Two officers with the Buffalo Police Department have been suspended without pay after video surfaced showing them shoving a 75-year-old protester to the ground Thursday evening, causing him to hit his head on the sidewalk and suffer a serious injury, officials said.
The footage, shot by local NPR affiliate WBFO, shows the man walking up to uniformed officers in Buffalo’s Niagara Square during an antipolice brutality demonstration over George Floyd’s death. The officers, who had begun enforcing curfew, yell what sounds like “move!” and “push him back!” One officer can be seen pushing the man with an outstretched arm, while another shoves a baton into him. A third officer appears to shove colleagues toward the man.
The man falls to the ground. His head whips backward onto the pavement with a thud, and then he lies motionless.
“He’s bleeding out of his ear!” someone yells, as blood pools beneath the man’s head.
The officers then keep walking, leaving the man on the ground, before two state police officers step in to render aid.
The man, identified as Martin Gugino by the group People United for Sustainable Housing Buffalo, was transported to the hospital where he is in “stable but serious condition,” Buffalo Mayor Byron Brown said. Buffalo police spokesman Capt. Jeff Rinaldo said he believes the man’s injuries include a laceration and “possible concussion,” while Erie County Executive Mark Poloncarz said it was a “serious head injury.”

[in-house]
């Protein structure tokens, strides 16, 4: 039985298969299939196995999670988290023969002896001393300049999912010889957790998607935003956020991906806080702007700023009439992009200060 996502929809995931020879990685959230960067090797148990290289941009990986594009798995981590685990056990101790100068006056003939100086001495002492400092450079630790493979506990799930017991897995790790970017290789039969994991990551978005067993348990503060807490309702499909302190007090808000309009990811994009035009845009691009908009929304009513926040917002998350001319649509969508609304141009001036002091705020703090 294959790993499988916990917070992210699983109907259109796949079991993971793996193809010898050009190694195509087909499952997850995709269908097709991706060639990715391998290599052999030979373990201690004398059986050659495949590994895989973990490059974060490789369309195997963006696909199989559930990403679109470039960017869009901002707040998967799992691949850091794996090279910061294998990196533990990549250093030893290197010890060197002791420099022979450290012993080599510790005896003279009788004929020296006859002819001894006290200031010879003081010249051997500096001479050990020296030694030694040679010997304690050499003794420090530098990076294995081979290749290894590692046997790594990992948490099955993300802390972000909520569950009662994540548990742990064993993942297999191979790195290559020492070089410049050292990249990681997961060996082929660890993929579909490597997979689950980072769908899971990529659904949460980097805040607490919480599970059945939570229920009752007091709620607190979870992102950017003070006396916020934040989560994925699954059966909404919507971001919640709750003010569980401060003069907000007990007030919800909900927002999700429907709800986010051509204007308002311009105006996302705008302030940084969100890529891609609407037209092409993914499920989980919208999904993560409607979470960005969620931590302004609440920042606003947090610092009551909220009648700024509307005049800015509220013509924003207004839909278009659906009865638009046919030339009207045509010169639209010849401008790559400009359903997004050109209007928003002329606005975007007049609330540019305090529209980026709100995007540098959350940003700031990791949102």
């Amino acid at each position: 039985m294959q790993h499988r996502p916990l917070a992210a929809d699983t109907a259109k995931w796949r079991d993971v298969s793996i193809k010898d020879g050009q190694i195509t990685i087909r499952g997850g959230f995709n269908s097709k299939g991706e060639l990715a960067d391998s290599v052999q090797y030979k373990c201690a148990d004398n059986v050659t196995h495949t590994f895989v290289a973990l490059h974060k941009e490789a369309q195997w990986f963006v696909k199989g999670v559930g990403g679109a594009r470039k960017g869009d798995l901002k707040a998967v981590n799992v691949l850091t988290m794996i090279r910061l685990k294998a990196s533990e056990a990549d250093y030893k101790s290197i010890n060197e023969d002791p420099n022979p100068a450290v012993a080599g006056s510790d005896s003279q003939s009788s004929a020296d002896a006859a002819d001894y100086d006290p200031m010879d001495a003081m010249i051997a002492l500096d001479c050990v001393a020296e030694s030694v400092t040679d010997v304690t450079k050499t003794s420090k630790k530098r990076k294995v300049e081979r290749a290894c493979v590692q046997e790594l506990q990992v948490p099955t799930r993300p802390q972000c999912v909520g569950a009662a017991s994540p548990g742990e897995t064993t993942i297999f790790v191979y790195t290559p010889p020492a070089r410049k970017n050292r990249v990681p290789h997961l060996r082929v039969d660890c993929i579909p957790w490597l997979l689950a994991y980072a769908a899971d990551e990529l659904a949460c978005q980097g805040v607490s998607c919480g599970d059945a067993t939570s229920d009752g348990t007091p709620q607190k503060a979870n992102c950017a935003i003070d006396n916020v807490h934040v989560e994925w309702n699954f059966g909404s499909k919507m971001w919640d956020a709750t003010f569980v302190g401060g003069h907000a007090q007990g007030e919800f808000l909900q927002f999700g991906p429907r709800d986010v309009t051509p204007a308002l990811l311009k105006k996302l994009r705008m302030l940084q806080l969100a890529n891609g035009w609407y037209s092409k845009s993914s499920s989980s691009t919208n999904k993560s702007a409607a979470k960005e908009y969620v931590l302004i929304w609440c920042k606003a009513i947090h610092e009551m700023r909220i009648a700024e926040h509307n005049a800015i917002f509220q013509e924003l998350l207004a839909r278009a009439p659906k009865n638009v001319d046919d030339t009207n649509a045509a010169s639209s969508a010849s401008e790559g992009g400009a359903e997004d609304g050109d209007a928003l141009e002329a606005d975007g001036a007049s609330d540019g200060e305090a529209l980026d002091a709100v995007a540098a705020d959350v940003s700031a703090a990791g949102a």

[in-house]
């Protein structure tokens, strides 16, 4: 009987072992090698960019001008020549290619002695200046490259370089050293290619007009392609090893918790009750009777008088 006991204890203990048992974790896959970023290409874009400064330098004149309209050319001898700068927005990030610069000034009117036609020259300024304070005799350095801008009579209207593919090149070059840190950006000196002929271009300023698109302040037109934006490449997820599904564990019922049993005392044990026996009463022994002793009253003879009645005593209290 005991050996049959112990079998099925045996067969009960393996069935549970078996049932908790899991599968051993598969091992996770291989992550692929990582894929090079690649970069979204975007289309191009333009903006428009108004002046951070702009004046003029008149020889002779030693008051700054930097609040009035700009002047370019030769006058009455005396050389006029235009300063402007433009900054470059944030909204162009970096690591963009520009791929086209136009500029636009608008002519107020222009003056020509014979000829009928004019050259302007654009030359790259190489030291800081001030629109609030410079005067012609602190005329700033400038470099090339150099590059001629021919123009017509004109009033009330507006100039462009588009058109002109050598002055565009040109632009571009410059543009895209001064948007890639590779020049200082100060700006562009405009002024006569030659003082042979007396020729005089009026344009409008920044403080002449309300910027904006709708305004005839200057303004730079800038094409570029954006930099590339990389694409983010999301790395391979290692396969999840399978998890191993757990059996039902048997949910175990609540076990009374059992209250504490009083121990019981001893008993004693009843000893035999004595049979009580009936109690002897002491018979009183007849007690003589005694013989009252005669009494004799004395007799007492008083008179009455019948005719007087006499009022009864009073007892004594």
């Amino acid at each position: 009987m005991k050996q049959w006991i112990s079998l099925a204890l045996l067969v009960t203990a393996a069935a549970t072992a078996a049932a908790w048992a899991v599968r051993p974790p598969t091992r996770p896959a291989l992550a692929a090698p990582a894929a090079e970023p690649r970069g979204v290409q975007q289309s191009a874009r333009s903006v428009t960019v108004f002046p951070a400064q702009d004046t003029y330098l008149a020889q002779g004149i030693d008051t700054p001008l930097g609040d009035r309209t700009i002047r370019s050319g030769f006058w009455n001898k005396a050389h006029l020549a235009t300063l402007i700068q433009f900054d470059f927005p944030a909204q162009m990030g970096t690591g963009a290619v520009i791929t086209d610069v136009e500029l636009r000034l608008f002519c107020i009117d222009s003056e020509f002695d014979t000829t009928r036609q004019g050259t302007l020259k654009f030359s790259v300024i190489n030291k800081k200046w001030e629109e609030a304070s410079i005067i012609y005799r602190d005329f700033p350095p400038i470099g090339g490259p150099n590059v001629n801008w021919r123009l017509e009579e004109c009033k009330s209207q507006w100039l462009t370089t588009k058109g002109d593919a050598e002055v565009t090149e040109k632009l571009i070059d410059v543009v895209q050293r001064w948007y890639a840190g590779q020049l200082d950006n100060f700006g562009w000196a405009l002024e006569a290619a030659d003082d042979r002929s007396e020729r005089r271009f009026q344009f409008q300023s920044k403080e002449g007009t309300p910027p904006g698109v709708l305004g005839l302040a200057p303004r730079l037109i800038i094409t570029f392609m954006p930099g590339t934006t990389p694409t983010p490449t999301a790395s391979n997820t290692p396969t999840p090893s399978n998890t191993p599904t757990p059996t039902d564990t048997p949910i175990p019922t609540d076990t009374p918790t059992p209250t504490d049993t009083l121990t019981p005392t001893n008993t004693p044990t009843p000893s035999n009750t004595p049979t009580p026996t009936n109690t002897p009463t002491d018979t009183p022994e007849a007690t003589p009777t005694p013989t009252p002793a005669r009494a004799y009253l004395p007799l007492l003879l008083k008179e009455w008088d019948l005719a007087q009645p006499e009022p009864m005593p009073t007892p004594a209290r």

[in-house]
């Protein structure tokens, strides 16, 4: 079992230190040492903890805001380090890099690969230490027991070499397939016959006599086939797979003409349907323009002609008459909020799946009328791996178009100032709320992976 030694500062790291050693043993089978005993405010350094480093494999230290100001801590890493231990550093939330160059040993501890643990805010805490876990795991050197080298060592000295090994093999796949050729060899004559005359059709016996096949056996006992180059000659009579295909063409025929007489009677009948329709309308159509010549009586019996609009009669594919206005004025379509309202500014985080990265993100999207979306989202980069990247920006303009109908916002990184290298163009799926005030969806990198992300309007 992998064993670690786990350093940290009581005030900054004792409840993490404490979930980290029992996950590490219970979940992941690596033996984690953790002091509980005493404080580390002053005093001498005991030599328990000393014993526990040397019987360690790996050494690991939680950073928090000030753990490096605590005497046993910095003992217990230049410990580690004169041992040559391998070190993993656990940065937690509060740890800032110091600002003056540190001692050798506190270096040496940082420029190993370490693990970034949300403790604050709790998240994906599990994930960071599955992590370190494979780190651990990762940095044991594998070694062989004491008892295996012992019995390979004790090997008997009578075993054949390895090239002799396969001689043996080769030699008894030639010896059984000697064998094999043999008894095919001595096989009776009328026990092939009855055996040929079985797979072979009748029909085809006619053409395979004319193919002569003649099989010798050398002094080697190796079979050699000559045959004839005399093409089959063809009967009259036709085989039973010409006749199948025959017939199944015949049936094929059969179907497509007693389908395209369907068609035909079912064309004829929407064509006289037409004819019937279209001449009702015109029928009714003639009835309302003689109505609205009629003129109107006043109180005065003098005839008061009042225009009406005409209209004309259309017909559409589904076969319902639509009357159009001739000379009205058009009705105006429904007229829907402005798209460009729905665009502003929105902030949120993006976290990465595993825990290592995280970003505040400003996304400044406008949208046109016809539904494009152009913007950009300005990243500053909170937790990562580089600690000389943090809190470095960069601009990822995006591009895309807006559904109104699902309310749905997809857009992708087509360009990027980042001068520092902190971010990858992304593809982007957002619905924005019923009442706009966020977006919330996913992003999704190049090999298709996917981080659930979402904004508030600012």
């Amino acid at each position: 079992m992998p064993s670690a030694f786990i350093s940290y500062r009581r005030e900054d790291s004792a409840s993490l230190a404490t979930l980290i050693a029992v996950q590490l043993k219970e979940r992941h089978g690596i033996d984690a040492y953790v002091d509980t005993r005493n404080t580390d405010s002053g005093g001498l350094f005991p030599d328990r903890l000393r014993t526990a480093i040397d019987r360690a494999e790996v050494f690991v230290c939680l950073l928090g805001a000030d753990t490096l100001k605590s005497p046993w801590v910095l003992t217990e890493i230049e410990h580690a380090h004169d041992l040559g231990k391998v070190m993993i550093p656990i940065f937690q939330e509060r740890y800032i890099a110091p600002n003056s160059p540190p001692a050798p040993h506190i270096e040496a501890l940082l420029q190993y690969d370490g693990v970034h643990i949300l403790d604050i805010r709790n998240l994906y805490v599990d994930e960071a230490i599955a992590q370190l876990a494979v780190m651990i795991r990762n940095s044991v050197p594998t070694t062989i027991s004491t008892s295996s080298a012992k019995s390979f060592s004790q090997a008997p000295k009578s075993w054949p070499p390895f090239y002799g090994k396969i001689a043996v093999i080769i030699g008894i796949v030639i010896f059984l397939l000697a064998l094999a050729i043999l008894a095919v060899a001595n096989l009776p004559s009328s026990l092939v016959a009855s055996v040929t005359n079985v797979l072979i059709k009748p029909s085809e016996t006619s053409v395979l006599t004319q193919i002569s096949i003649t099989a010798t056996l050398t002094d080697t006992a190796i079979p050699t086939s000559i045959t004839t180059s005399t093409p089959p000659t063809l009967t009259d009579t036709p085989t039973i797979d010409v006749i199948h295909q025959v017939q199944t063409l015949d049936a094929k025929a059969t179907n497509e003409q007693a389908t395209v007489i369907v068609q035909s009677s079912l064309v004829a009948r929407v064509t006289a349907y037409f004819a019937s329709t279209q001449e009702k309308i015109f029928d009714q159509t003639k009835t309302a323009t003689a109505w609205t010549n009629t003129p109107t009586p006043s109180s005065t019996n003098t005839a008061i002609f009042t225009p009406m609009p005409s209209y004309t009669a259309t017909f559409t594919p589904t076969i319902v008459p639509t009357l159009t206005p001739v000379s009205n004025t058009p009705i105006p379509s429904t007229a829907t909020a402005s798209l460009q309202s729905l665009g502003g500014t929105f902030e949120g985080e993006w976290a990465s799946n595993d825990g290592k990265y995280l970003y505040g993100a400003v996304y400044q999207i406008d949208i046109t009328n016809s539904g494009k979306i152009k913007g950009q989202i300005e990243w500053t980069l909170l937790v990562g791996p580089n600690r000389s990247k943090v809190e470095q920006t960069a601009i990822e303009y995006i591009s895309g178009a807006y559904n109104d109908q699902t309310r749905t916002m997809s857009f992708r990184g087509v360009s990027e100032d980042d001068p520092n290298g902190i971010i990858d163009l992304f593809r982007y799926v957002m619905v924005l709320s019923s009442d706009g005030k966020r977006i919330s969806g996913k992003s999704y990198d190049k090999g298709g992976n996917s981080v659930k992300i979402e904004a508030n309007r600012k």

Buffalo Police Commissioner Byron Lockwood launched an internal affairs investigation into the officers after seeing the video, Rinaldo said. He declined to identify the officers who were suspended.
Video of the incident provoked widespread condemnation online, as police in cities across the country fall under intensifying scrutiny for using excessive force against peaceful protesters. Poloncarz said the incident “sickened me” while New York Democratic Gov. Andrew Cuomo said it was “wholly unjustified and utterly disgraceful.”
“Police Officers must enforce — NOT ABUSE — the law,” he wrote on Twitter, adding that he fully supported the officers’ suspensions.
A Buffalo police statement initially said that a man was injured when he “tripped and fell” during “a skirmish involving protesters,” in which several people were arrested. That language only amplified the criticism, as the video soon showed it was false.
Rinaldo said the claim that the man “tripped” came from officers who were not directly involved and were standing behind the two officers who shoved the man. Rinaldo said that once the video surfaced, it was brought to Lockwood’s attention, leading to the officers’ immediate suspension without pay.
Mayor Brown said he and Lockwood were “deeply disturbed” by what they saw.
“After days of peaceful protests and several meetings between myself, Police leadership and members of the community, tonight’s event is disheartening,” Brown said. “I hope to continue to build on the progress we have achieved as we work together to address racial injustice and inequity in the City of Buffalo. My thoughts are with the victim tonight.”